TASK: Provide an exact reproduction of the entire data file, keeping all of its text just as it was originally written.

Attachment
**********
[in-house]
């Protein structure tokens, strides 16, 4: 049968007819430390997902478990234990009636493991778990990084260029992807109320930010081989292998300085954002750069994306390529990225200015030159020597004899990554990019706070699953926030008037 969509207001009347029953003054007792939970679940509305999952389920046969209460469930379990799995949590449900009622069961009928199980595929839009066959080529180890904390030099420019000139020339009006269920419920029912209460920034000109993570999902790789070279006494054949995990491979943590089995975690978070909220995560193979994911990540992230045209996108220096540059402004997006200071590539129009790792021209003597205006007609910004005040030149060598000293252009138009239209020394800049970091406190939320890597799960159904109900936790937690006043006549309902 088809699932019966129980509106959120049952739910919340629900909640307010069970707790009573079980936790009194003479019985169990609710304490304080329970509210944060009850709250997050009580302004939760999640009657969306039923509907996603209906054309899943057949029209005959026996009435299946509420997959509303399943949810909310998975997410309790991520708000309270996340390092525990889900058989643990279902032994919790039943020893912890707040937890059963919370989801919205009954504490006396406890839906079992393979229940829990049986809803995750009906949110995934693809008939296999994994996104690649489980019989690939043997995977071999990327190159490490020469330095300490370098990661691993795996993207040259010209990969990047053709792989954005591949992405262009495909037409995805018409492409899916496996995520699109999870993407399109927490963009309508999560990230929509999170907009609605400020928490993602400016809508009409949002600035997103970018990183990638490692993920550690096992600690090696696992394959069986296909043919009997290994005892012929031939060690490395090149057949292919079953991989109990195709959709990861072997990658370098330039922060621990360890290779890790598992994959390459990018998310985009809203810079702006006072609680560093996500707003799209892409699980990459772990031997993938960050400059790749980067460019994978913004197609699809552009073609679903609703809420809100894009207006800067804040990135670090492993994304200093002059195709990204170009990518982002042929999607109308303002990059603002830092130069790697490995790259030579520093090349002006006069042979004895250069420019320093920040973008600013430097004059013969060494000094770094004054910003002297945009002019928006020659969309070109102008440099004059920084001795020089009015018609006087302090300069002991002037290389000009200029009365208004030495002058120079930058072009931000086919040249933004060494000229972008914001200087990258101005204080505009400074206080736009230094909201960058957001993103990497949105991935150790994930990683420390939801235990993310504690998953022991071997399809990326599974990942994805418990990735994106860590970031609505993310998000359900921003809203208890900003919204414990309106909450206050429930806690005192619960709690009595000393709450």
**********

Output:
[in-house]
């Protein structure tokens, strides 16, 4: 049968007819430390997902478990234990009636493991778990990084260029992807109320930010081989292998300085954002750069994306390529990225200015030159020597004899990554990019706070699953926030008037 969509207001009347029953003054007792939970679940509305999952389920046969209460469930379990799995949590449900009622069961009928199980595929839009066959080529180890904390030099420019000139020339009006269920419920029912209460920034000109993570999902790789070279006494054949995990491979943590089995975690978070909220995560193979994911990540992230045209996108220096540059402004997006200071590539129009790792021209003597205006007609910004005040030149060598000293252009138009239209020394800049970091406190939320890597799960159904109900936790937690006043006549309902 088809699932019966129980509106959120049952739910919340629900909640307010069970707790009573079980936790009194003479019985169990609710304490304080329970509210944060009850709250997050009580302004939760999640009657969306039923509907996603209906054309899943057949029209005959026996009435299946509420997959509303399943949810909310998975997410309790991520708000309270996340390092525990889900058989643990279902032994919790039943020893912890707040937890059963919370989801919205009954504490006396406890839906079992393979229940829990049986809803995750009906949110995934693809008939296999994994996104690649489980019989690939043997995977071999990327190159490490020469330095300490370098990661691993795996993207040259010209990969990047053709792989954005591949992405262009495909037409995805018409492409899916496996995520699109999870993407399109927490963009309508999560990230929509999170907009609605400020928490993602400016809508009409949002600035997103970018990183990638490692993920550690096992600690090696696992394959069986296909043919009997290994005892012929031939060690490395090149057949292919079953991989109990195709959709990861072997990658370098330039922060621990360890290779890790598992994959390459990018998310985009809203810079702006006072609680560093996500707003799209892409699980990459772990031997993938960050400059790749980067460019994978913004197609699809552009073609679903609703809420809100894009207006800067804040990135670090492993994304200093002059195709990204170009990518982002042929999607109308303002990059603002830092130069790697490995790259030579520093090349002006006069042979004895250069420019320093920040973008600013430097004059013969060494000094770094004054910003002297945009002019928006020659969309070109102008440099004059920084001795020089009015018609006087302090300069002991002037290389000009200029009365208004030495002058120079930058072009931000086919040249933004060494000229972008914001200087990258101005204080505009400074206080736009230094909201960058957001993103990497949105991935150790994930990683420390939801235990993310504690998953022991071997399809990326599974990942994805418990990735994106860590970031609505993310998000359900921003809203208890900003919204414990309106909450206050429930806690005192619960709690009595000393709450």